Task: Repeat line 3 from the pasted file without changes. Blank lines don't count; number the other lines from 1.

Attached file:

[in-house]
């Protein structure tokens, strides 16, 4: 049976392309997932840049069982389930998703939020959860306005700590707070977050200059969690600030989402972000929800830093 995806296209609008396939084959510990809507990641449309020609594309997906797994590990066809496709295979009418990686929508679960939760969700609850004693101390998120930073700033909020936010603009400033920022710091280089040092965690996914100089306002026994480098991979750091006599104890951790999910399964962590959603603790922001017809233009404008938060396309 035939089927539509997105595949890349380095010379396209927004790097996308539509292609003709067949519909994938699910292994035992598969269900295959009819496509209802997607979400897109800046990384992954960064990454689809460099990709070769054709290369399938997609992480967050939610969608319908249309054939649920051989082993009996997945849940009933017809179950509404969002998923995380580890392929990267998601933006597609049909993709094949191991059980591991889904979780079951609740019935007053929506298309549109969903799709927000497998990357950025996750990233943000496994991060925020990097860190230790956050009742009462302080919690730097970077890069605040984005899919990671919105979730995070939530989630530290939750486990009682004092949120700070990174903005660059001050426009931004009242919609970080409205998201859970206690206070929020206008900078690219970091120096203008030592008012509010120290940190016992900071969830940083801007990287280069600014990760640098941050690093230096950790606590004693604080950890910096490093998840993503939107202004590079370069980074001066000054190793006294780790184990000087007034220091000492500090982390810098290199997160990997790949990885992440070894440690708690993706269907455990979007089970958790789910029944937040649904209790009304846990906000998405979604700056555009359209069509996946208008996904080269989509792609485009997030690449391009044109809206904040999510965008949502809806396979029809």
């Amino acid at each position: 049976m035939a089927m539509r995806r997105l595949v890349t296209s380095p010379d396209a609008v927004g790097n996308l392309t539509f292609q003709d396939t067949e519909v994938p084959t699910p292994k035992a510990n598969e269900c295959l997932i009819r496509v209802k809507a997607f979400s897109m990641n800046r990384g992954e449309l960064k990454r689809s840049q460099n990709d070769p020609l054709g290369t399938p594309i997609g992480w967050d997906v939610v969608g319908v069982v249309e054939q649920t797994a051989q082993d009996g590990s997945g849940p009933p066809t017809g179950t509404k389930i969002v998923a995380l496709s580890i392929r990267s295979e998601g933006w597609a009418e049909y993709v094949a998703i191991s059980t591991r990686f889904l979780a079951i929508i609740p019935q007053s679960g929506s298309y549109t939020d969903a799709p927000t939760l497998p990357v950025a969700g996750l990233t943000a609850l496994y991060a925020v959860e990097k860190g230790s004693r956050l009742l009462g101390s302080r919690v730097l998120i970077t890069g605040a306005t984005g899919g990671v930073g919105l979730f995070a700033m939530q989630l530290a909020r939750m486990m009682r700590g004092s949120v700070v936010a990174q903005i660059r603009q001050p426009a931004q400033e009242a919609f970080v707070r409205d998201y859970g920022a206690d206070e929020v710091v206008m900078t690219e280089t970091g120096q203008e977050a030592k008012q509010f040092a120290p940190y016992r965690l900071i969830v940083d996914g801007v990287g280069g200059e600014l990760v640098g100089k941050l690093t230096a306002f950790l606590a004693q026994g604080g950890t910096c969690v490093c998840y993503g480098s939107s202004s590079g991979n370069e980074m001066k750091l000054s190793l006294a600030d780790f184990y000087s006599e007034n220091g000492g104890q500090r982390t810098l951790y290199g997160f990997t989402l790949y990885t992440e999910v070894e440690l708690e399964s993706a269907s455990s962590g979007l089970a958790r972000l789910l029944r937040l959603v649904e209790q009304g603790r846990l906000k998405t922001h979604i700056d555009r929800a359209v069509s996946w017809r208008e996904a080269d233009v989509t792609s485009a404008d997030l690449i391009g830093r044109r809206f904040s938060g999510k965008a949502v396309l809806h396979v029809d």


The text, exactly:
């Amino acid at each position: 049976m035939a089927m539509r995806r997105l595949v890349t296209s380095p010379d396209a609008v927004g790097n996308l392309t539509f292609q003709d396939t067949e519909v994938p084959t699910p292994k035992a510990n598969e269900c295959l997932i009819r496509v209802k809507a997607f979400s897109m990641n800046r990384g992954e449309l960064k990454r689809s840049q460099n990709d070769p020609l054709g290369t399938p594309i997609g992480w967050d997906v939610v969608g319908v069982v249309e054939q649920t797994a051989q082993d009996g590990s997945g849940p009933p066809t017809g179950t509404k389930i969002v998923a995380l496709s580890i392929r990267s295979e998601g933006w597609a009418e049909y993709v094949a998703i191991s059980t591991r990686f889904l979780a079951i929508i609740p019935q007053s679960g929506s298309y549109t939020d969903a799709p927000t939760l497998p990357v950025a969700g996750l990233t943000a609850l496994y991060a925020v959860e990097k860190g230790s004693r956050l009742l009462g101390s302080r919690v730097l998120i970077t890069g605040a306005t984005g899919g990671v930073g919105l979730f995070a700033m939530q989630l530290a909020r939750m486990m009682r700590g004092s949120v700070v936010a990174q903005i660059r603009q001050p426009a931004q400033e009242a919609f970080v707070r409205d998201y859970g920022a206690d206070e929020v710091v206008m900078t690219e280089t970091g120096q203008e977050a030592k008012q509010f040092a120290p940190y016992r965690l900071i969830v940083d996914g801007v990287g280069g200059e600014l990760v640098g100089k941050l690093t230096a306002f950790l606590a004693q026994g604080g950890t910096c969690v490093c998840y993503g480098s939107s202004s590079g991979n370069e980074m001066k750091l000054s190793l006294a600030d780790f184990y000087s006599e007034n220091g000492g104890q500090r982390t810098l951790y290199g997160f990997t989402l790949y990885t992440e999910v070894e440690l708690e399964s993706a269907s455990s962590g979007l089970a958790r972000l789910l029944r937040l959603v649904e209790q009304g603790r846990l906000k998405t922001h979604i700056d555009r929800a359209v069509s996946w017809r208008e996904a080269d233009v989509t792609s485009a404008d997030l690449i391009g830093r044109r809206f904040s938060g999510k965008a949502v396309l809806h396979v029809d």